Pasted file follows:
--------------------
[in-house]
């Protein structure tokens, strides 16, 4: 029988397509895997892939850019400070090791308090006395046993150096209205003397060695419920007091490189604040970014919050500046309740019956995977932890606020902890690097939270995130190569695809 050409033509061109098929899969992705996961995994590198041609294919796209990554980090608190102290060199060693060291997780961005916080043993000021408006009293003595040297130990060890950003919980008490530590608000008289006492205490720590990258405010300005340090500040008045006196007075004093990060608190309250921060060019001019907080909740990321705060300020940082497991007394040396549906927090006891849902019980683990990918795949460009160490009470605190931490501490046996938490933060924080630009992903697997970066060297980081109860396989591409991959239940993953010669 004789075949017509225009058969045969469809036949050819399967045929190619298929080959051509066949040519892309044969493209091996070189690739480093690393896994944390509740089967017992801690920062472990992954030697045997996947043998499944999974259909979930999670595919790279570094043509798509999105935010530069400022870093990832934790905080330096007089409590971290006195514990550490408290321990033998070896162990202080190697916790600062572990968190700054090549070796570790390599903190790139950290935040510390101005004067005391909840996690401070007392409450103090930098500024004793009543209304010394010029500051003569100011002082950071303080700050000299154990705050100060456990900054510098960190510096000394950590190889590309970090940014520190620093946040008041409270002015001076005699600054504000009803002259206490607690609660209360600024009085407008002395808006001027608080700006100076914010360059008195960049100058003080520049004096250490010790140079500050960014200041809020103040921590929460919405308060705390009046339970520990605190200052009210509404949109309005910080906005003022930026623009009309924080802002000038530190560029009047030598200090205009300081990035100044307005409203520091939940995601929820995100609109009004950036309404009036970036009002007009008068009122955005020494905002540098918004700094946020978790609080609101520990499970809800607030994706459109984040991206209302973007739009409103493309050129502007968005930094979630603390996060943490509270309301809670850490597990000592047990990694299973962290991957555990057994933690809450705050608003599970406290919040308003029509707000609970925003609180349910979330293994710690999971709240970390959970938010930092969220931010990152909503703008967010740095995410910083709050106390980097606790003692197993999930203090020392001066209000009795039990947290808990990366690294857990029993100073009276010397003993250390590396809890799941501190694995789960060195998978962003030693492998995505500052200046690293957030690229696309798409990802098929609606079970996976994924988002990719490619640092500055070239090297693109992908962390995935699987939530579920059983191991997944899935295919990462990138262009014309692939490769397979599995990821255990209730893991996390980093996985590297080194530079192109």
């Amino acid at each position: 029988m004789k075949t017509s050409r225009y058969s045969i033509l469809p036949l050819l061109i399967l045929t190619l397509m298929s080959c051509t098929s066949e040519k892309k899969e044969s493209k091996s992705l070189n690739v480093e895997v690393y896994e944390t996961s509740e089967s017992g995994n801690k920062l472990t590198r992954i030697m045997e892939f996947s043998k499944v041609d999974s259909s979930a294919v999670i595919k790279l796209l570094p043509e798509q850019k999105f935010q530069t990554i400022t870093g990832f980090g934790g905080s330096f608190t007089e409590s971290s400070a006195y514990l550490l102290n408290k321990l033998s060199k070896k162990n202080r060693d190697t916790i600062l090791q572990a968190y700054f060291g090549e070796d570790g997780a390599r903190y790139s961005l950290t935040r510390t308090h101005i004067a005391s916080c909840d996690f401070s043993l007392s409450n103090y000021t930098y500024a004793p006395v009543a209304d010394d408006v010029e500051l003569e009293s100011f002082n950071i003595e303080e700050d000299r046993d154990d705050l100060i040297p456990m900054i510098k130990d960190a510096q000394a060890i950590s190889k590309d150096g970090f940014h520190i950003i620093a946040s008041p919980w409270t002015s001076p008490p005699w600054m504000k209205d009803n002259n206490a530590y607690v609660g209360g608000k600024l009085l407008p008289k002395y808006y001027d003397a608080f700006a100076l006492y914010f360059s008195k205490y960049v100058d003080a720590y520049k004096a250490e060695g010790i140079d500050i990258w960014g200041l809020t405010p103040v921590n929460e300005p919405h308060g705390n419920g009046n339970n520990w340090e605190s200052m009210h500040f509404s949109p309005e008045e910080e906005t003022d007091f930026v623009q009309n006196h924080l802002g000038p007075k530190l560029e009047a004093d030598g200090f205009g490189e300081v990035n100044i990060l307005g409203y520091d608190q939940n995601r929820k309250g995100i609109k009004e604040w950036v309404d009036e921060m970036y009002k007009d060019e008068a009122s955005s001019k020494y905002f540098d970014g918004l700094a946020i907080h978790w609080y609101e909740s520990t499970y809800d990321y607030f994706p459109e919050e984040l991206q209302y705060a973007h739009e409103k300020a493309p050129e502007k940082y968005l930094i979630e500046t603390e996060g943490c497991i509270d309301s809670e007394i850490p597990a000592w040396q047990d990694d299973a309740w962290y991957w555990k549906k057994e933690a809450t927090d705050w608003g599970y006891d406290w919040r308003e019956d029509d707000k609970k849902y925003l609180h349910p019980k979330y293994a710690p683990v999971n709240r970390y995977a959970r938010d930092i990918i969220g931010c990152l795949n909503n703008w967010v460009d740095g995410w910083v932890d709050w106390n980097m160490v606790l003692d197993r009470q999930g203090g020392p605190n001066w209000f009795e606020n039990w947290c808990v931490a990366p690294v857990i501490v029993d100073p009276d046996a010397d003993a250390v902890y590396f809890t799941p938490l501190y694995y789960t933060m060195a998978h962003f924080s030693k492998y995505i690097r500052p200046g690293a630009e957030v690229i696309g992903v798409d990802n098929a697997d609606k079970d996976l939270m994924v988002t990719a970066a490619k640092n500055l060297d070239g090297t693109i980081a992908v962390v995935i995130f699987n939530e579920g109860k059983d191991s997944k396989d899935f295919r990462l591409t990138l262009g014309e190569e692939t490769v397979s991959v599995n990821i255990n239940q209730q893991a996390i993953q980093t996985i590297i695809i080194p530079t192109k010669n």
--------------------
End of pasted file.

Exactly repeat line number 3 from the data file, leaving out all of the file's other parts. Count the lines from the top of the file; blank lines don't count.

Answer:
């Amino acid at each position: 029988m004789k075949t017509s050409r225009y058969s045969i033509l469809p036949l050819l061109i399967l045929t190619l397509m298929s080959c051509t098929s066949e040519k892309k899969e044969s493209k091996s992705l070189n690739v480093e895997v690393y896994e944390t996961s509740e089967s017992g995994n801690k920062l472990t590198r992954i030697m045997e892939f996947s043998k499944v041609d999974s259909s979930a294919v999670i595919k790279l796209l570094p043509e798509q850019k999105f935010q530069t990554i400022t870093g990832f980090g934790g905080s330096f608190t007089e409590s971290s400070a006195y514990l550490l102290n408290k321990l033998s060199k070896k162990n202080r060693d190697t916790i600062l090791q572990a968190y700054f060291g090549e070796d570790g997780a390599r903190y790139s961005l950290t935040r510390t308090h101005i004067a005391s916080c909840d996690f401070s043993l007392s409450n103090y000021t930098y500024a004793p006395v009543a209304d010394d408006v010029e500051l003569e009293s100011f002082n950071i003595e303080e700050d000299r046993d154990d705050l100060i040297p456990m900054i510098k130990d960190a510096q000394a060890i950590s190889k590309d150096g970090f940014h520190i950003i620093a946040s008041p919980w409270t002015s001076p008490p005699w600054m504000k209205d009803n002259n206490a530590y607690v609660g209360g608000k600024l009085l407008p008289k002395y808006y001027d003397a608080f700006a100076l006492y914010f360059s008195k205490y960049v100058d003080a720590y520049k004096a250490e060695g010790i140079d500050i990258w960014g200041l809020t405010p103040v921590n929460e300005p919405h308060g705390n419920g009046n339970n520990w340090e605190s200052m009210h500040f509404s949109p309005e008045e910080e906005t003022d007091f930026v623009q009309n006196h924080l802002g000038p007075k530190l560029e009047a004093d030598g200090f205009g490189e300081v990035n100044i990060l307005g409203y520091d608190q939940n995601r929820k309250g995100i609109k009004e604040w950036v309404d009036e921060m970036y009002k007009d060019e008068a009122s955005s001019k020494y905002f540098d970014g918004l700094a946020i907080h978790w609080y609101e909740s520990t499970y809800d990321y607030f994706p459109e919050e984040l991206q209302y705060a973007h739009e409103k300020a493309p050129e502007k940082y968005l930094i979630e500046t603390e996060g943490c497991i509270d309301s809670e007394i850490p597990a000592w040396q047990d990694d299973a309740w962290y991957w555990k549906k057994e933690a809450t927090d705050w608003g599970y006891d406290w919040r308003e019956d029509d707000k609970k849902y925003l609180h349910p019980k979330y293994a710690p683990v999971n709240r970390y995977a959970r938010d930092i990918i969220g931010c990152l795949n909503n703008w967010v460009d740095g995410w910083v932890d709050w106390n980097m160490v606790l003692d197993r009470q999930g203090g020392p605190n001066w209000f009795e606020n039990w947290c808990v931490a990366p690294v857990i501490v029993d100073p009276d046996a010397d003993a250390v902890y590396f809890t799941p938490l501190y694995y789960t933060m060195a998978h962003f924080s030693k492998y995505i690097r500052p200046g690293a630009e957030v690229i696309g992903v798409d990802n098929a697997d609606k079970d996976l939270m994924v988002t990719a970066a490619k640092n500055l060297d070239g090297t693109i980081a992908v962390v995935i995130f699987n939530e579920g109860k059983d191991s997944k396989d899935f295919r990462l591409t990138l262009g014309e190569e692939t490769v397979s991959v599995n990821i255990n239940q209730q893991a996390i993953q980093t996985i590297i695809i080194p530079t192109k010669n």